Unfortunately for Knight, Cheserek is unlikely to let it come down to the final 200. Last year, Cheserek destroyed Patrick Tiernan — an Australian Olympian and 13:20 guy — over the final two kilometers at NCAAs and he’s been employing a similar strategy this year. At Pre-Nats and Pac-12s, rather than waiting until the final mile, Cheserek has broken the field much earlier in the race (he took off at the 5k mark at Pre-Nats and even earlier than that at Pac-12s). If Knight is to beat him at NCAAs, he’ll have to go with that move and hope he still has something in reserve to outkick Cheserek in the end, which is a monumental task. And that’s assuming he has permission to chase Cheserek. With Syracuse in the thick of the team race, Fox may just tell Knight to race for the #2 spot in the team score; if Knight chases Ches and blows up, he could cost himself and the Orange valuable spots.
One thing that could help Knight is the weather forecast. It’s supposed to be cold (high of 43 degrees) and windy (22 mph) in Terre Haute on Saturday, according to Weather.com. If Cheserek makes a break and Knight can draft off of him, he may have more energy for the final kick. More likely, however, is that Cheserek will simply wait longer to make his winning move. And of course, when Cheserek won his first NCAA title back in 2013, it was windy and even colder (high of 34) than it’s supposed to be on Saturday.
Here’s the stat to remember: Cheserek beat Knight by over a minute at NCAAs last year. Yes, fourth place was more than a minute down on first. So Knight was closer to 77th than he was to st. Knight may be a lot better than he was in 2015, but he’s yet to show that he’s at Cheserek’s level.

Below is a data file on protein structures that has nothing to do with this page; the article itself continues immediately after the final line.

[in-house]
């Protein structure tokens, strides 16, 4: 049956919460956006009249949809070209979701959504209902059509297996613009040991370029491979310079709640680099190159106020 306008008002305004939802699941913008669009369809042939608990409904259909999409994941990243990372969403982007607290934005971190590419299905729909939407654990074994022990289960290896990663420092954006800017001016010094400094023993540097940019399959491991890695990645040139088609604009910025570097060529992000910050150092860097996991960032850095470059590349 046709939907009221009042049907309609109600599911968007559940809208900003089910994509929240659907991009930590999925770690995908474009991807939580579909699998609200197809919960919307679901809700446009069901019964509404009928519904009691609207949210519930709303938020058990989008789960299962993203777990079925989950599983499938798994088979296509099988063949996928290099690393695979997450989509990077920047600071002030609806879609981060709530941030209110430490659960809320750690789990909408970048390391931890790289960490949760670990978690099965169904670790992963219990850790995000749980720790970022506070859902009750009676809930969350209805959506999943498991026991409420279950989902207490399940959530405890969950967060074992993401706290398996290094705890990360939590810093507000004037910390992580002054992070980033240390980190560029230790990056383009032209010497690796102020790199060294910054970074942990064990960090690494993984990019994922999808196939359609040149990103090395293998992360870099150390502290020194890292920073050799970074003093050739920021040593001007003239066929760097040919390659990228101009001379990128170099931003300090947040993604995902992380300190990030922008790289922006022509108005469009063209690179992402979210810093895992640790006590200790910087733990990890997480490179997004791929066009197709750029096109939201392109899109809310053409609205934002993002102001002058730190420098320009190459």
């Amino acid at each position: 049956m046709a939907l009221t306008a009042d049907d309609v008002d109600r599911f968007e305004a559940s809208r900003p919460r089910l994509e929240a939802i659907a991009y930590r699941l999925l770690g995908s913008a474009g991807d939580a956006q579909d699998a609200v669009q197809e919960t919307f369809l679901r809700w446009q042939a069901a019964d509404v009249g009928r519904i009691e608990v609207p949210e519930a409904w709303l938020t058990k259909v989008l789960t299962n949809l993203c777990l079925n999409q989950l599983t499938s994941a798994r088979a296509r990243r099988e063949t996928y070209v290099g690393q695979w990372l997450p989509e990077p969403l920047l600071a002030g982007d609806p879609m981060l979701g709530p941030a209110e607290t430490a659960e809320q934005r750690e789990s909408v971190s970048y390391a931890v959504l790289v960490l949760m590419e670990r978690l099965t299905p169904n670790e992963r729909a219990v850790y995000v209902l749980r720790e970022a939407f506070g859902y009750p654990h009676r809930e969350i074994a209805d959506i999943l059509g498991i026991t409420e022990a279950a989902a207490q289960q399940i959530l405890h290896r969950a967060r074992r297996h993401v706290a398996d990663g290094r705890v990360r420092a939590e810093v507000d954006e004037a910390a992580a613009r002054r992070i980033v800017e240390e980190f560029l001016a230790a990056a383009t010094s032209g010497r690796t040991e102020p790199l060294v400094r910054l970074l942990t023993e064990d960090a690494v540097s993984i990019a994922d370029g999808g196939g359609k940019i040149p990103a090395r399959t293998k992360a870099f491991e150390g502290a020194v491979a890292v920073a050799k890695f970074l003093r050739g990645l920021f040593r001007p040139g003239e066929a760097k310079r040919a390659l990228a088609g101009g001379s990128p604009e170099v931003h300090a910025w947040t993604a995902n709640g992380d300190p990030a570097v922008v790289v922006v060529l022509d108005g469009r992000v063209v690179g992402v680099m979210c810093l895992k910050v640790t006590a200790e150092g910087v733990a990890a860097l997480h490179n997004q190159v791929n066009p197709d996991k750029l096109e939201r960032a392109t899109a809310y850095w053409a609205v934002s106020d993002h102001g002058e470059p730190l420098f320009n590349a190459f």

Weirder things most certainly have happened, however. Remember, this summer Knight outkicked Galen Rupp in a 5000.
Patrick Tiernan, senior, Villanova
Previous NCAA finishes: 9th, 2013; 18th, 2014; 2nd, 2015.
2016 results: 1st Big Easts, 1st Mid-Atlantic Regional
Tiernan, lest we forget, crushed Knight and everyone else not named Cheserek at NCAAs last fall. In fact, if you remove Cheserek from the results, Tiernan would have won by 25.9 seconds — the fifth-largest margin in NCAA history. The lanky Australian has the second-best 5k pb in the field at 13:20 (just two seconds off Cheserek’s best) and last year showed that he has the guts to try to take it to the King over a 10,000-meter cross country race. Tiernan got a late start on the cross country season because he ran at the Olympics, but he returned at Big Easts on October 28 and has won both of his races this fall in comfortable fashion.
The first concern with Tiernan is that he gave Cheserek his best shot in 2015 and it barely seemed to affect Cheserek, who still put 25 seconds on him over the final 2k. The other concern is that, with a late start to the season, he may have to play catchup to Cheserek, and that’s not a great outcome as Oregon coach Andy Powell said back in September that Cheserek has never been in better shape at that point in the season.